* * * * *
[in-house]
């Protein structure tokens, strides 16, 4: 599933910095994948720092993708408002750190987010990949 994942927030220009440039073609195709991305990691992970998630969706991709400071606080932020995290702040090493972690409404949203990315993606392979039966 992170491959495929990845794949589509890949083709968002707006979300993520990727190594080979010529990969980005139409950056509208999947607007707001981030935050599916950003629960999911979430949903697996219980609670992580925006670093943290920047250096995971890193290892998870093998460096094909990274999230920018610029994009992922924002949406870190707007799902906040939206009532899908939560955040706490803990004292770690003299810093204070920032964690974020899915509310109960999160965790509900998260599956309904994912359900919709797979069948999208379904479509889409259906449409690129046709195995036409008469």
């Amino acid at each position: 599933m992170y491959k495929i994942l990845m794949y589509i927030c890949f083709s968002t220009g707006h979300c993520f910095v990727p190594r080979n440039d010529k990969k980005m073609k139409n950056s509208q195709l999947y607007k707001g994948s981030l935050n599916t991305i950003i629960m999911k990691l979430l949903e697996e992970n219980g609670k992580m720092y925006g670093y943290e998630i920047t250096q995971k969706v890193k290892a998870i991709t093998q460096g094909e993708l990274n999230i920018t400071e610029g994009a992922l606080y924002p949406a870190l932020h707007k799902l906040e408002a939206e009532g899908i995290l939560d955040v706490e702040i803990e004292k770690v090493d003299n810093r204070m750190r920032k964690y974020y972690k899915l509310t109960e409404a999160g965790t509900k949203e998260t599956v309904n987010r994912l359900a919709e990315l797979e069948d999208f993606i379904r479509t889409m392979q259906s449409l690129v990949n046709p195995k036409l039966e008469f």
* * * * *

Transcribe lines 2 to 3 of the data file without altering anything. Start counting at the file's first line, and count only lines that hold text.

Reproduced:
């Protein structure tokens, strides 16, 4: 599933910095994948720092993708408002750190987010990949 994942927030220009440039073609195709991305990691992970998630969706991709400071606080932020995290702040090493972690409404949203990315993606392979039966 992170491959495929990845794949589509890949083709968002707006979300993520990727190594080979010529990969980005139409950056509208999947607007707001981030935050599916950003629960999911979430949903697996219980609670992580925006670093943290920047250096995971890193290892998870093998460096094909990274999230920018610029994009992922924002949406870190707007799902906040939206009532899908939560955040706490803990004292770690003299810093204070920032964690974020899915509310109960999160965790509900998260599956309904994912359900919709797979069948999208379904479509889409259906449409690129046709195995036409008469």
């Amino acid at each position: 599933m992170y491959k495929i994942l990845m794949y589509i927030c890949f083709s968002t220009g707006h979300c993520f910095v990727p190594r080979n440039d010529k990969k980005m073609k139409n950056s509208q195709l999947y607007k707001g994948s981030l935050n599916t991305i950003i629960m999911k990691l979430l949903e697996e992970n219980g609670k992580m720092y925006g670093y943290e998630i920047t250096q995971k969706v890193k290892a998870i991709t093998q460096g094909e993708l990274n999230i920018t400071e610029g994009a992922l606080y924002p949406a870190l932020h707007k799902l906040e408002a939206e009532g899908i995290l939560d955040v706490e702040i803990e004292k770690v090493d003299n810093r204070m750190r920032k964690y974020y972690k899915l509310t109960e409404a999160g965790t509900k949203e998260t599956v309904n987010r994912l359900a919709e990315l797979e069948d999208f993606i379904r479509t889409m392979q259906s449409l690129v990949n046709p195995k036409l039966e008469f």